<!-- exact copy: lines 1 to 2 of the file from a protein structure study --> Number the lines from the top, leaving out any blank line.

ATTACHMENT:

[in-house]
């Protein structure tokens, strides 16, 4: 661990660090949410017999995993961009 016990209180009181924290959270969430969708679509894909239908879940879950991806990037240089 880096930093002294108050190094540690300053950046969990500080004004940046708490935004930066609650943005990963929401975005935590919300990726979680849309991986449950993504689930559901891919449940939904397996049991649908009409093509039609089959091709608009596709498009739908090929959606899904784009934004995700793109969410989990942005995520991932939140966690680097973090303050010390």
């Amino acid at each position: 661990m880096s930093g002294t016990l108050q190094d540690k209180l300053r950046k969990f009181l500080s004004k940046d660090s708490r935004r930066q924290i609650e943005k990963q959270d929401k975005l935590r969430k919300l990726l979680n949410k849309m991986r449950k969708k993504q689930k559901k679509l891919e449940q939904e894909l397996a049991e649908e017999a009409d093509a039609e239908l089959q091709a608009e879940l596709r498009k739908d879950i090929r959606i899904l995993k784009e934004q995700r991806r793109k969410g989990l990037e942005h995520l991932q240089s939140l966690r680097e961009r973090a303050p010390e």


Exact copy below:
[in-house]
């Protein structure tokens, strides 16, 4: 661990660090949410017999995993961009 016990209180009181924290959270969430969708679509894909239908879940879950991806990037240089 880096930093002294108050190094540690300053950046969990500080004004940046708490935004930066609650943005990963929401975005935590919300990726979680849309991986449950993504689930559901891919449940939904397996049991649908009409093509039609089959091709608009596709498009739908090929959606899904784009934004995700793109969410989990942005995520991932939140966690680097973090303050010390």